Programming Language Techniques for Cryptographic Proofs

  • Gilles Barthe
  • Benjamin Grégoire
  • Santiago Zanella Béguelin
Part of the Lecture Notes in Computer Science book series (LNCS, volume 6172)


CertiCrypt is a general framework to certify the security of cryptographic primitives in the Coq proof assistant. CertiCrypt adopts the code-based paradigm, in which the statement of security, and the hypotheses under which it is proved, are expressed using probabilistic programs. It provides a set of programming language tools (observational equivalence, relational Hoare logic, semantics-preserving program transformations) to assist in constructing proofs. Earlier publications of CertiCrypt provide an overview of its architecture and main components, and describe its application to signature and encryption schemes. This paper describes programming language techniques that arise specifically in cryptographic proofs. The techniques have been developed to complete a formal proof of IND-CCA security of the OAEP padding scheme. In this paper, we illustrate their usefulness for showing the PRP/PRF Switching Lemma, a fundamental cryptographic result that bounds the probability of an adversary to distinguish a family of pseudorandom functions from a family of pseudorandom permutations.


Random Oracle Failure Event Proof Assistant Random Oracle Model Pseudorandom Function 
These keywords were added by machine and not by the authors. This process is experimental and the keywords may be updated as the learning algorithm improves.


Unable to display preview. Download preview PDF.

Unable to display preview. Download preview PDF.


  1. 1.
    Affeldt, R., Tanaka, M., Marti, N.: Formal proof of provable security by game-playing in a proof assistant. In: Susilo, W., Liu, J.K., Mu, Y. (eds.) ProvSec 2007. LNCS, vol. 4784, pp. 151–168. Springer, Heidelberg (2007)CrossRefGoogle Scholar
  2. 2.
    Audebaud, P., Paulin-Mohring, C.: Proofs of randomized algorithms in Coq. Science of Computer Programming 74(8), 568–589 (2009)zbMATHCrossRefMathSciNetGoogle Scholar
  3. 3.
    Barthe, G., Grégoire, B., Zanella Béguelin, S.: Formal certification of code-based cryptographic proofs. In: Proceedings of the 36th ACM Symposium on Principles of Programming Languages, pp. 90–101. ACM Press, New York (2009)Google Scholar
  4. 4.
    Bellare, M., Rogaway, P.: Random oracles are practical: A paradigm for designing efficient protocols. In: Proceedings of the 1st ACM Conference on Computer and Communications Security, pp. 62–73. ACM Press, New York (1993)CrossRefGoogle Scholar
  5. 5.
    Bellare, M., Rogaway, P.: The security of triple encryption and a framework for code-based game-playing proofs. In: Vaudenay, S. (ed.) EUROCRYPT 2006. LNCS, vol. 4004, pp. 409–426. Springer, Heidelberg (2006)CrossRefGoogle Scholar
  6. 6.
    Briggs, P., Cooper, K.D., Torczon, L.: Rematerialization. In: Proceedings of the ACM SIGPLAN’92 Conference on Programming Language Design and Implementation, pp. 311–321. ACM Press, New York (1992)Google Scholar
  7. 7.
    Corin, R., den Hartog, J.: A probabilistic Hoare-style logic for game-based cryptographic proofs. In: Bugliesi, M., Preneel, B., Sassone, V., Wegener, I. (eds.) ICALP 2006. LNCS, vol. 4052, pp. 252–263. Springer, Heidelberg (2006)CrossRefGoogle Scholar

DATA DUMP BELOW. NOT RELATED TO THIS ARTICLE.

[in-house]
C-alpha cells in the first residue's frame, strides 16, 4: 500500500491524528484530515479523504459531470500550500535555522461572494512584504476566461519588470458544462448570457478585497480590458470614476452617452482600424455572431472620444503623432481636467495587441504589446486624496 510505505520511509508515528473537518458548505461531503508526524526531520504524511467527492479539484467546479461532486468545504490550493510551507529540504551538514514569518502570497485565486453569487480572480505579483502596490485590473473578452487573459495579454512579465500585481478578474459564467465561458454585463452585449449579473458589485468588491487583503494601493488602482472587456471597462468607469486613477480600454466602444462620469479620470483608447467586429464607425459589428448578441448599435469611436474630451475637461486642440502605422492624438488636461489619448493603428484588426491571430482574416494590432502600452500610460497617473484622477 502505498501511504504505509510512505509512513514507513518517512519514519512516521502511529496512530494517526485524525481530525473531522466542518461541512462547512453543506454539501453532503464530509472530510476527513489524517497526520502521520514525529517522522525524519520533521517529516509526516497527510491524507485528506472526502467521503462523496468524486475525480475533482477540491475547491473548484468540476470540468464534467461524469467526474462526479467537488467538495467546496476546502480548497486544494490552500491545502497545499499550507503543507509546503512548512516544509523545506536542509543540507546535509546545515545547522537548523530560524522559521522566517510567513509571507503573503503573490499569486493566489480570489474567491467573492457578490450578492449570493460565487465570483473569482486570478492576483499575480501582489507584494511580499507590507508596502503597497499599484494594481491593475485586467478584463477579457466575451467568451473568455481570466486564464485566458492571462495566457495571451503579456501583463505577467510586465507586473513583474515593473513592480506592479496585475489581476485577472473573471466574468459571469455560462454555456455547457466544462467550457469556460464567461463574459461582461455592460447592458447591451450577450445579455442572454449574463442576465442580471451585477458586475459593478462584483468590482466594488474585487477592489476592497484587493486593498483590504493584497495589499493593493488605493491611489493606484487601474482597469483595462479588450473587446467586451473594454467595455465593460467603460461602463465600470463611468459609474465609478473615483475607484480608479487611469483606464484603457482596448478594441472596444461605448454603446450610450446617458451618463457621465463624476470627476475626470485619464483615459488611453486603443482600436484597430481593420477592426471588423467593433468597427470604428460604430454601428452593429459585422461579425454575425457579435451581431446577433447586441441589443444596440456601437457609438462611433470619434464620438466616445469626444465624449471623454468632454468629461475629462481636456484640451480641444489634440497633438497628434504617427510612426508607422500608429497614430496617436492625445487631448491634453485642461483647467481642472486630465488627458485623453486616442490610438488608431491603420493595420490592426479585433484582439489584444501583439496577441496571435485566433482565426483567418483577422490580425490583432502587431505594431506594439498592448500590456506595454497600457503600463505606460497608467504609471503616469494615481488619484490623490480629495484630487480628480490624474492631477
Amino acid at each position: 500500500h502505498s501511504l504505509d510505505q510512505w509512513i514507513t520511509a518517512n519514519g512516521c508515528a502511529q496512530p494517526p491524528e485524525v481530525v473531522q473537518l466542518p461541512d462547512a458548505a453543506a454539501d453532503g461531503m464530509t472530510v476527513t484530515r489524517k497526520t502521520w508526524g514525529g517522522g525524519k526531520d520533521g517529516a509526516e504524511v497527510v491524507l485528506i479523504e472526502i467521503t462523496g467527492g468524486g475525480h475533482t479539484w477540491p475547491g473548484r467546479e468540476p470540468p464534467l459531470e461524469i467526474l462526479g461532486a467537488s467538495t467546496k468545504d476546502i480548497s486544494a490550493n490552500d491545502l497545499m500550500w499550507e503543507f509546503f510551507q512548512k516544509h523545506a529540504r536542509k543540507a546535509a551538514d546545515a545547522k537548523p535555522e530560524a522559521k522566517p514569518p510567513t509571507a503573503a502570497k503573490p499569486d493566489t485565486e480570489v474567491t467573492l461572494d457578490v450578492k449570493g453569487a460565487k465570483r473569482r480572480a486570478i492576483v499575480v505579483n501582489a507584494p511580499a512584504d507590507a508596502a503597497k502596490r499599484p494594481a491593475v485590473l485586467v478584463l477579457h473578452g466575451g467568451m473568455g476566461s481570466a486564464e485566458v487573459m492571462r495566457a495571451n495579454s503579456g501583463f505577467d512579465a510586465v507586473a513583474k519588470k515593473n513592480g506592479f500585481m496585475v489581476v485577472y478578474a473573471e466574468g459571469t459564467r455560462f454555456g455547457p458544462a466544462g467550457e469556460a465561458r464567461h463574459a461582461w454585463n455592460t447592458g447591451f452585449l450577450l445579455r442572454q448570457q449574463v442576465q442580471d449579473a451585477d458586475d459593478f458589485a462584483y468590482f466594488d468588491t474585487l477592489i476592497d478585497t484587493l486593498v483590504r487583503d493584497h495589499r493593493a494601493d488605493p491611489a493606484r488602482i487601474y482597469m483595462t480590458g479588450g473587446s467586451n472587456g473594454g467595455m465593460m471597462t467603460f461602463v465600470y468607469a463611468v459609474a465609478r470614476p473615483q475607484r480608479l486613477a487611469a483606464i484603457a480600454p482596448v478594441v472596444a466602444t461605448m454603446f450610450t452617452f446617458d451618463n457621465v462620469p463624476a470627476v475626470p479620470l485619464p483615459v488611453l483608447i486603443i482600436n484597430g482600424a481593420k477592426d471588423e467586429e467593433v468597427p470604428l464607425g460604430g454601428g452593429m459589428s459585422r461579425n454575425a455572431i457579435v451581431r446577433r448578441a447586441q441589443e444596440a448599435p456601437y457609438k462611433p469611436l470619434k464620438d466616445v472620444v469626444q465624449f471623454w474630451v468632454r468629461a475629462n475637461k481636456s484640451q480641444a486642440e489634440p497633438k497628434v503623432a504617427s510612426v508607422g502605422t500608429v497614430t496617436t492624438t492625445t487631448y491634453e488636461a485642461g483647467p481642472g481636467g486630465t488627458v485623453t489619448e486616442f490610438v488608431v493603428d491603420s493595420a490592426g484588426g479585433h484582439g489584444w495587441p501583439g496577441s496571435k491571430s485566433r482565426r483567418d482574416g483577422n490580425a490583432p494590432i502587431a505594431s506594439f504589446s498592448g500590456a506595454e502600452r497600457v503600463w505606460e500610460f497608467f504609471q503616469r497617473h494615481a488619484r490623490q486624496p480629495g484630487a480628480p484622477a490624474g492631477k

8. 8.
    Fujisaki, E., Okamoto, T., Pointcheval, D., Stern, J.: RSA-OAEP is secure under the RSA assumption. Journal of Cryptology 17(2), 81–104 (2004)zbMATHCrossRefMathSciNetGoogle Scholar
  9. 9.
    Hurd, J., McIver, A., Morgan, C.: Probabilistic guarded commands mechanized in HOL. Theor. Comput. Sci. 346(1), 96–112 (2005)zbMATHCrossRefMathSciNetGoogle Scholar
  10. 10.
    Impagliazzo, R., Rudich, S.: Limits on the provable consequences of one-way permutations. In: Proceedings of the 21st Annual ACM Symposium on Theory of Computing, pp. 44–61. ACM Press, New York (1989)Google Scholar
  11. 11.
    Leroy, X.: Formal certification of a compiler back-end, or: programming a compiler with a proof assistant. In: Proceedings of the 33rd ACM Symposium Principles of Programming Languages, pp. 42–54. ACM Press, New York (2006)Google Scholar
  12. 12.
    McIver, A., Morgan, C.: Abstraction, Refinement, and Proof for Probabilistic Systems. Springer, Heidelberg (2005)zbMATHGoogle Scholar
  13. 13.
    Shoup, V.: Sequences of games: a tool for taming complexity in security proofs. Cryptology ePrint Archive, Report 2004/332 (2004),
  14. 14.
    Stern, J.: Why provable security matters? In: Biham, E. (ed.) EUROCRYPT 2003. LNCS, vol. 2656, pp. 449–461. Springer, Heidelberg (2003)CrossRefGoogle Scholar
  15. 15.
    The Coq development team: The Coq Proof Assistant Reference Manual Version 8.2 (2009),
  16. 16.
    Tristan, J.B., Leroy, X.: Verified validation of lazy code motion. In: Proceedings of the 2009 ACM SIGPLAN Conference on Programming Language Design and Implementation, pp. 316–326. ACM Press, New York (2009)CrossRefGoogle Scholar

Copyright information

© Springer-Verlag Berlin Heidelberg 2010

Authors and Affiliations

  • Gilles Barthe
    • 1
  • Benjamin Grégoire
    • 2
  • Santiago Zanella Béguelin
    • 1
  1. 1.IMDEA SoftwareMadridSpain
  2. 2.INRIA Sophia Antipolis - MéditerranéeFrance

Personalised recommendations